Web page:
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Nine Networking Myths

1. Anyone can network well. Some people are good at making lots of connections, however, effective networking is about creating quality relationships with people you can count on to collaborate with you developing all kinds of opportunities for each other throughout the course of your professional career.

2. Women and men network the same way. Men tend to focus on opportunities that come out of networking relationships while women tend to focus more on the relationships. Actually men can learn from women and women from men, how to bring these two skills together to create better opportunities faster.

3. Networking is just “partying” in a business environment. Networking opportunities often coincide with social activities in a business setting. Do not take advantage of readily available food and drink by over-indulging in either.

4. Networking does not come naturally to most people. What comes naturally for some, but not many, is the ability to meet and converse with almost anyone. Effective networking, however, goes beyond the ability to “connect” with others. It takes strategic ability to discern what opportunities will be best for each person with whom you network. Every key relationship you choose to develop takes strategizing to determine when, how and what you will focus on to leverage each other’s opportunities.

5. Networking is also called the “Old Boys’ Network.” While the “Old Boys’ Networks” utilize many effective net working techniques to get what they want, they are not the embodiment of networking. Networking in its purest form does not involve exclusivity, elitism or secrecy.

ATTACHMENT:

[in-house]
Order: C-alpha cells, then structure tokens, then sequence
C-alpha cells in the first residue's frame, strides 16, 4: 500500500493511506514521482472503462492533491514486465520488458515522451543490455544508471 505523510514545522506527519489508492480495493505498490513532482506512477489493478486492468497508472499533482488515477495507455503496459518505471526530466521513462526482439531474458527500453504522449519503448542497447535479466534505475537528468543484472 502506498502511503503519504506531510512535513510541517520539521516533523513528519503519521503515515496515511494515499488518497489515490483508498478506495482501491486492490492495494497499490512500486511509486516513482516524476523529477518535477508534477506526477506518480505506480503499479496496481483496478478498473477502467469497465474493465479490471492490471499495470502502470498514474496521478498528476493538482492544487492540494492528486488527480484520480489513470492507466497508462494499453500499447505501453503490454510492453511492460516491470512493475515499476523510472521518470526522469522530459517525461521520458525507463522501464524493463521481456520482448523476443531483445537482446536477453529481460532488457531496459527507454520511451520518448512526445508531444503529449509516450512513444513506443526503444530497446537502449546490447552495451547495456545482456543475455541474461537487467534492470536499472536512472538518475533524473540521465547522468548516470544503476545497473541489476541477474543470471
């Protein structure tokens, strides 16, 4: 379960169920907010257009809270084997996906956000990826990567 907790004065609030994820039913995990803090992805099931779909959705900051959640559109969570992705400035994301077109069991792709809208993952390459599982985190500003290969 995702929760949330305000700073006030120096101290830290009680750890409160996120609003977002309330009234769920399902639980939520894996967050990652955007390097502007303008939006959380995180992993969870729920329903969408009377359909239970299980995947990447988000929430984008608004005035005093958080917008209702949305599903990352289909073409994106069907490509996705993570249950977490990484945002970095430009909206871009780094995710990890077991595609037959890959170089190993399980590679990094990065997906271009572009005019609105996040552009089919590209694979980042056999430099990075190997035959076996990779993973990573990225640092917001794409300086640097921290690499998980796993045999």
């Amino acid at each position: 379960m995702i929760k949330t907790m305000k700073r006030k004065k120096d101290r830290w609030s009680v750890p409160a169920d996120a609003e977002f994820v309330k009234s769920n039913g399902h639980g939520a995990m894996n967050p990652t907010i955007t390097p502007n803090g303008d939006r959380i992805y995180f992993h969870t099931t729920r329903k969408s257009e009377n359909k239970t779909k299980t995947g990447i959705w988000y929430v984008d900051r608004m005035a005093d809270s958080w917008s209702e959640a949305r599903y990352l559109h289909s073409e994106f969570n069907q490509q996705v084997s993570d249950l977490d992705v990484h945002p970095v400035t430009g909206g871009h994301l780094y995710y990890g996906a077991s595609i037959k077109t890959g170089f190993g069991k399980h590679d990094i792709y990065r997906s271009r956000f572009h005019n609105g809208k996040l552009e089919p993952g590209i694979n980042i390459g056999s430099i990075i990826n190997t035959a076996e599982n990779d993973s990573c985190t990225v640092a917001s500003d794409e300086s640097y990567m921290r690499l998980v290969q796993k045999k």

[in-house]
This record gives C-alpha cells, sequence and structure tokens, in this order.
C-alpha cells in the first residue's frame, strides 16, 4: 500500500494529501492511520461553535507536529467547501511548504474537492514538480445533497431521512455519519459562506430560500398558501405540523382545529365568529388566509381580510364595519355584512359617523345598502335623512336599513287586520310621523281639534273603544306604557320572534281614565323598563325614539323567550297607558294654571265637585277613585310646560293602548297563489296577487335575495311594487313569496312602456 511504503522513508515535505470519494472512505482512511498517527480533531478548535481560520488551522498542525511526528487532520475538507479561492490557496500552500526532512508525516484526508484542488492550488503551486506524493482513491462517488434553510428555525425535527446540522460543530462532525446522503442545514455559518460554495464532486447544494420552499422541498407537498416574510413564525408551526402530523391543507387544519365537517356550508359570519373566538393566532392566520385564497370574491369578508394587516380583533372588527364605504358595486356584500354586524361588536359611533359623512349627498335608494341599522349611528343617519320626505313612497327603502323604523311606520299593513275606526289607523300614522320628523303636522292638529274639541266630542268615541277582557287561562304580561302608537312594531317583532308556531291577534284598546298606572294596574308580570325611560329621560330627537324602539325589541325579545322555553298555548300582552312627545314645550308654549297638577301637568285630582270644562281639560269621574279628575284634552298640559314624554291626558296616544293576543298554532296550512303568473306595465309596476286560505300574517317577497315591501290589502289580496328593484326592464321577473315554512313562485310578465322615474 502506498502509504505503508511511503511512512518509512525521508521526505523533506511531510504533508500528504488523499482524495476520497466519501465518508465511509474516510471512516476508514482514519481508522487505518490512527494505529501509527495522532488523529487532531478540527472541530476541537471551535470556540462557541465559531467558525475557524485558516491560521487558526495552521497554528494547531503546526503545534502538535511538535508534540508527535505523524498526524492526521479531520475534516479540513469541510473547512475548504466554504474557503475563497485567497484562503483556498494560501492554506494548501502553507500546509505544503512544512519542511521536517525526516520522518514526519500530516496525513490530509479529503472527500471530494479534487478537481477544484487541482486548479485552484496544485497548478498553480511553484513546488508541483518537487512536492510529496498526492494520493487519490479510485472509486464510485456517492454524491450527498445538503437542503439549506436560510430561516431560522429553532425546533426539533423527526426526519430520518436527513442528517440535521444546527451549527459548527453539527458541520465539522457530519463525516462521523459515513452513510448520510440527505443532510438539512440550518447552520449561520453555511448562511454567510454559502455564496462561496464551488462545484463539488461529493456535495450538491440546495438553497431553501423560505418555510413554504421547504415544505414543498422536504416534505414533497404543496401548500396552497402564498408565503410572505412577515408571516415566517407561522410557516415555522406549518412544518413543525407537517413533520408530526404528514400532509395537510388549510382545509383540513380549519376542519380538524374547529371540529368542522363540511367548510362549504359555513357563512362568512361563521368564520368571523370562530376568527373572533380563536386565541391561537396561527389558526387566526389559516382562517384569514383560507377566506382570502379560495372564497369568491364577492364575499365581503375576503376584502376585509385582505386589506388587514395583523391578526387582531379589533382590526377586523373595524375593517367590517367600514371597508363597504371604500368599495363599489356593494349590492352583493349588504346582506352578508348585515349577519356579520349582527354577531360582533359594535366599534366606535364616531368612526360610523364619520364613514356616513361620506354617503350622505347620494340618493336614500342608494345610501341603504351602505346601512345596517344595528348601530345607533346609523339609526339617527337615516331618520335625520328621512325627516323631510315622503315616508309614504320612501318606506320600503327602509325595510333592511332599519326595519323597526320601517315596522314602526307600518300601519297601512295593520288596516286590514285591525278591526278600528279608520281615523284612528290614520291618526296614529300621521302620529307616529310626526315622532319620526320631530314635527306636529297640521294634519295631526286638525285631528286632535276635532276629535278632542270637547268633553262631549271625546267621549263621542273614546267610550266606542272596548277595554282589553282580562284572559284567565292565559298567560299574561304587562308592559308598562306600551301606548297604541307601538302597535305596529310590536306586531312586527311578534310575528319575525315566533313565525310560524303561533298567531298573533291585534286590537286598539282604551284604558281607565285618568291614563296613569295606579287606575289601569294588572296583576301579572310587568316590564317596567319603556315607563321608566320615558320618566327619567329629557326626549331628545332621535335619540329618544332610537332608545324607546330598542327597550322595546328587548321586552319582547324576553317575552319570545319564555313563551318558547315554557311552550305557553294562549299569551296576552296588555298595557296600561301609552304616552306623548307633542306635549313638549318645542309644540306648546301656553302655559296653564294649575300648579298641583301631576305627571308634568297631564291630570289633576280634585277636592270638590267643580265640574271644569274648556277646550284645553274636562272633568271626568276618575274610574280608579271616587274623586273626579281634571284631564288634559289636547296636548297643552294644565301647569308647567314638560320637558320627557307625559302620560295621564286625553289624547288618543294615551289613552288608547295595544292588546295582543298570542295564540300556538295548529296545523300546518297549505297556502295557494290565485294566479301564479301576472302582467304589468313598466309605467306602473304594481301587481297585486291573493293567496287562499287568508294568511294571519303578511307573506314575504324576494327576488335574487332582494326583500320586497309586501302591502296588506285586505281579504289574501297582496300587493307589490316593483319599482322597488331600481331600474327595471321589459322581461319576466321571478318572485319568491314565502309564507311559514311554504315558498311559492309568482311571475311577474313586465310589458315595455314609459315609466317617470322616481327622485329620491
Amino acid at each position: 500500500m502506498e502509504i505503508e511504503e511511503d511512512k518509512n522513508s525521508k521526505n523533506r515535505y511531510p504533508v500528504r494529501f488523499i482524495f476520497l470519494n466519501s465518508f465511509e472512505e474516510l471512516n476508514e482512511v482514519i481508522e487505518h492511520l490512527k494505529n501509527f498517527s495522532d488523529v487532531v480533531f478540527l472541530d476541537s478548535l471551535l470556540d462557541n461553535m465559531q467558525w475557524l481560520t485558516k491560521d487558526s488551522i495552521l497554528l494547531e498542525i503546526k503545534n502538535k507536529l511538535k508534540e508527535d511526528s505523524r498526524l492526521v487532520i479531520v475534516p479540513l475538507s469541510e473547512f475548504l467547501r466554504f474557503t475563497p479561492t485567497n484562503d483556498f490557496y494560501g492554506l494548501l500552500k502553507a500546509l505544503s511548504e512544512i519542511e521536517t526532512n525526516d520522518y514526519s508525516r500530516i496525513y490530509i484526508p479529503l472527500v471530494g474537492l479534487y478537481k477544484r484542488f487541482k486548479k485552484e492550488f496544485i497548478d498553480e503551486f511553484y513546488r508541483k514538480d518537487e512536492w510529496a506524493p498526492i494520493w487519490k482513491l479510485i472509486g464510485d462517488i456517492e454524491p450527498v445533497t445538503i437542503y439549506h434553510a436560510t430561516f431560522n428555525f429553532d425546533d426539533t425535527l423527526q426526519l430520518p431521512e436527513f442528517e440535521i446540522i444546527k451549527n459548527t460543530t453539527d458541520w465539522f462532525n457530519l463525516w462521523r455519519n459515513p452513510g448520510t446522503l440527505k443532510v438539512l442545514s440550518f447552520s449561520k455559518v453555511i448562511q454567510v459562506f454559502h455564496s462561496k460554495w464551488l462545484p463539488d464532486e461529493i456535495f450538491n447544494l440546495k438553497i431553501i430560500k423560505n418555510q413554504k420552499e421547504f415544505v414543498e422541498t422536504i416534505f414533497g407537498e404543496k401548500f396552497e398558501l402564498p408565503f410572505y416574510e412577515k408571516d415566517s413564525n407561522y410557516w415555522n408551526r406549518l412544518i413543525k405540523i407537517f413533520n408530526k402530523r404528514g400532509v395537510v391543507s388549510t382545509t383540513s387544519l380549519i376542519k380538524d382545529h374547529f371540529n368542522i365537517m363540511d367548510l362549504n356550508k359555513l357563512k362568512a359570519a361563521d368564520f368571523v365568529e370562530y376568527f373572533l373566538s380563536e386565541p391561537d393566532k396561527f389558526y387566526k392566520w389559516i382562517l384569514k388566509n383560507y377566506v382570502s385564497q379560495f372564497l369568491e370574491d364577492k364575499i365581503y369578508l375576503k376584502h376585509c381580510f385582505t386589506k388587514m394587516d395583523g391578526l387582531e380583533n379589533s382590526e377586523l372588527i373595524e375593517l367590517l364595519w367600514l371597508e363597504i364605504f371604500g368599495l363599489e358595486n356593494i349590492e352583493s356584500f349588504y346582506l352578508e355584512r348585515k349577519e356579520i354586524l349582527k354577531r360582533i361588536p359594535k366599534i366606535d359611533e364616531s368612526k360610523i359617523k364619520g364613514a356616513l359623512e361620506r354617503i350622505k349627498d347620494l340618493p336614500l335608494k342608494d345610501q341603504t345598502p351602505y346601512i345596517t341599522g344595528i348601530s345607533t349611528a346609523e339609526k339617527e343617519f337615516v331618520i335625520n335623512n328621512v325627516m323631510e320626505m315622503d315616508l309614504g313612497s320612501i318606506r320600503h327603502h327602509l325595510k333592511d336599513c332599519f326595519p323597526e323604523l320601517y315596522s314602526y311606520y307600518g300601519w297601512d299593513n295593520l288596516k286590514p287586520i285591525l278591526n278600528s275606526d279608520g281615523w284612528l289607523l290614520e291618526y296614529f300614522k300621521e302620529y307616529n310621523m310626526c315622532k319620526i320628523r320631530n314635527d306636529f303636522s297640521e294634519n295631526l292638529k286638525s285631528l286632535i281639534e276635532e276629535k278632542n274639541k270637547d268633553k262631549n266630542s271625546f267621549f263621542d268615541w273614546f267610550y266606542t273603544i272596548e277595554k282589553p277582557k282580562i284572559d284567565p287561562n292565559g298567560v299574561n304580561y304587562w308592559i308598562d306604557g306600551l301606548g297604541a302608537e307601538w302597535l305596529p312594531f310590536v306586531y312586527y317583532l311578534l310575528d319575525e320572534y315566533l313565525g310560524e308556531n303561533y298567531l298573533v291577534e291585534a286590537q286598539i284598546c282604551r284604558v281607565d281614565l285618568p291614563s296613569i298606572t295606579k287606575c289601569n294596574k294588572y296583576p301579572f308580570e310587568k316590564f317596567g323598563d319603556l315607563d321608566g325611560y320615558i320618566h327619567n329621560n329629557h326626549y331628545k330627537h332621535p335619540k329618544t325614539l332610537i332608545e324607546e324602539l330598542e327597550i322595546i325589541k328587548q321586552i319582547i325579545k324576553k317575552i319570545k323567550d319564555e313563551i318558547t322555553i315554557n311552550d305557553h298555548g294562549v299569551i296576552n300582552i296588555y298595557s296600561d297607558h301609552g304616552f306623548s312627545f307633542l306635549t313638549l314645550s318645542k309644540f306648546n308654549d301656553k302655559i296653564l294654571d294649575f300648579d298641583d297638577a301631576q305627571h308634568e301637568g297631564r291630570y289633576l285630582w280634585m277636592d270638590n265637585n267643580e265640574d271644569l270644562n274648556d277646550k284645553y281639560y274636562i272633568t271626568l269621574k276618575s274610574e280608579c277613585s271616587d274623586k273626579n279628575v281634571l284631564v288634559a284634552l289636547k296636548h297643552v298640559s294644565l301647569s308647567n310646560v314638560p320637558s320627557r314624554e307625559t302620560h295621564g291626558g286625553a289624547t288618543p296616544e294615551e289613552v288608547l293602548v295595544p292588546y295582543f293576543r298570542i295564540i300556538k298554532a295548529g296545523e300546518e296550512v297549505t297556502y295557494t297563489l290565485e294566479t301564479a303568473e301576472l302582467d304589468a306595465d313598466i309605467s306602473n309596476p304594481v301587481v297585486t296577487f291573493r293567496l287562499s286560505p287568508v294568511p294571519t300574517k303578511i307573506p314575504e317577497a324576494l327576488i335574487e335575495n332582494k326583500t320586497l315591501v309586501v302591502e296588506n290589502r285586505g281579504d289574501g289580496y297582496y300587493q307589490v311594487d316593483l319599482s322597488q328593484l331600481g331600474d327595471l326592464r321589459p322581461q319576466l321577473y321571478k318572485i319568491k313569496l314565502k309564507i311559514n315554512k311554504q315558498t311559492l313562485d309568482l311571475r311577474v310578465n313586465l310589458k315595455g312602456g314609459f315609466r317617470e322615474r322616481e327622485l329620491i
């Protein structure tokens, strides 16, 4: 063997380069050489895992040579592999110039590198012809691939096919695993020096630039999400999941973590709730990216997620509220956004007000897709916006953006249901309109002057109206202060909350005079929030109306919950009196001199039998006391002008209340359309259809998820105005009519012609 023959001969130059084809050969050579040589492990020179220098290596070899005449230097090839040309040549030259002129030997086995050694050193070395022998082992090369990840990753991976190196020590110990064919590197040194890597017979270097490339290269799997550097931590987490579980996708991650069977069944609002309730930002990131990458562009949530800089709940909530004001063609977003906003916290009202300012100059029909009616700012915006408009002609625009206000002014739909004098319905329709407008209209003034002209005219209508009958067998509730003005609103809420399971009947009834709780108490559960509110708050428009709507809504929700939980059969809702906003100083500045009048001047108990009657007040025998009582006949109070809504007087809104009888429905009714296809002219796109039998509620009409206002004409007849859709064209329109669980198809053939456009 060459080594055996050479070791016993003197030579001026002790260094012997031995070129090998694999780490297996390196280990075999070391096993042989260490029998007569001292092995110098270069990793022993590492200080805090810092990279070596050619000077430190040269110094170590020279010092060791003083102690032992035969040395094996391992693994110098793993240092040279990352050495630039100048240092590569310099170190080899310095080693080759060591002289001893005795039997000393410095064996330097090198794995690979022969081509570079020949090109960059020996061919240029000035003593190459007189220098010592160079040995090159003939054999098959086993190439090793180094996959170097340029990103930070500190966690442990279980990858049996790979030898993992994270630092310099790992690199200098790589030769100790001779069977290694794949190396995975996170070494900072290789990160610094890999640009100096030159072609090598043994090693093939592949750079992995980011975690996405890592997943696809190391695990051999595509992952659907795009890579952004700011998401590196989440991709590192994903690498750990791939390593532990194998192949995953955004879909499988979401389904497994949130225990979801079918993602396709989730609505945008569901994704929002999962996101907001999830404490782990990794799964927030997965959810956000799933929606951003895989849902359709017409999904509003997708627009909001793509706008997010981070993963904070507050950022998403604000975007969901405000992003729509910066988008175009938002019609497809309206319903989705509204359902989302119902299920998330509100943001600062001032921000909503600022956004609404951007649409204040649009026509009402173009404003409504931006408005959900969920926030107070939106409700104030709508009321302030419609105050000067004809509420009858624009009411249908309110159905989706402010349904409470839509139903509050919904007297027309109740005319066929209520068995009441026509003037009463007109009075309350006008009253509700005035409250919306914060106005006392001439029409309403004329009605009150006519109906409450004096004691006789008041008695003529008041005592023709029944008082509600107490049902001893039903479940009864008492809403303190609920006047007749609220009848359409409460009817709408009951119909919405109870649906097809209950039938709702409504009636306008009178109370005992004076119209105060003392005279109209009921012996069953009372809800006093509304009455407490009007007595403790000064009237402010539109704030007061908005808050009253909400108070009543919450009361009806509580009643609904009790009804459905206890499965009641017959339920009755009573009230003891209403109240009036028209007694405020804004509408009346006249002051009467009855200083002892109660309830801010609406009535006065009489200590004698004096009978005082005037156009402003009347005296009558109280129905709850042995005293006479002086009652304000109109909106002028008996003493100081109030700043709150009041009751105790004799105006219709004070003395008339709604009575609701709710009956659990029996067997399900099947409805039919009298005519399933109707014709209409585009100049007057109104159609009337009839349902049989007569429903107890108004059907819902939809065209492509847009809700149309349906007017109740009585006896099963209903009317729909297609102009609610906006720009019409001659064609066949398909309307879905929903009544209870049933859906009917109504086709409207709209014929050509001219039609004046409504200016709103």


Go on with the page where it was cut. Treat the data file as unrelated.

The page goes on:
6. You can go to a networking event, meet someone and make something happen in a few minutes. Great opportunities can evolve within minutes of an initial networking meeting; however, you cannot force it to happen. You can use meetings to meet great people, but you can’t force something to happen. Networking in the ’80s and ’90s was often focused on doing business or pushing for career connections without first creating connection. Good networkers know that they must first make a connection, then build the relationship,
and then explore opportunities for themselves and their partners.

7. Networking is one-dimensional. Effective networking is holistic. It requires us to look at the human being behind the title. Meeting influential people is first about knowing what matters to that person and then, sharing with them how what matters to you complements what matters to him or her. This connection starts a “joint” conversation as to how you can support each other’s goals.

8. Good networkers are extroverted. Many good networkers are introverted. They don’t enjoy going out to meetings but they do it anyway, deciding that they would rather meet one or two people they can build strong relationships with than not make connections. They realize that growing their careers requires them to build relationships with diverse types of people with whom they can share support for growing successful.

9. Networking is a numbers game. Networking is first and foremost a quality game. It is important to be prepared. Success happens “when preparation meets opportunity” by knowing what your goals and dreams are and sharing them clearly with the right people. Look for people who are natural networkers whom you admire. They are out there. If you don’t know of any, ask a trusted friend for his or her suggestion. Be on the lookout through the web for leaders you admire. Know who these people are. Find out what matters to them. Develop relationships with them by identifying those things they care about that also matters to you. Now you have a springboard to a quality relationship that can last a lifetime, building opportunities for you and those in your network.

Special thanks to Dan Limbach for his contributions. Note: this piece was written almost 10 years ago. How much has really changed?

Melissa G Wilson

Melissa has been a leader in the book writing, publishing and marketing arena for the past two decades. To date, she has helped more than 100 thought leaders write, publish and market their books. Her clients include executives such as Dan Weinfurter a seven-time Inc 500 winner and Orlando Ashford, President of Holland Cruise Lines.

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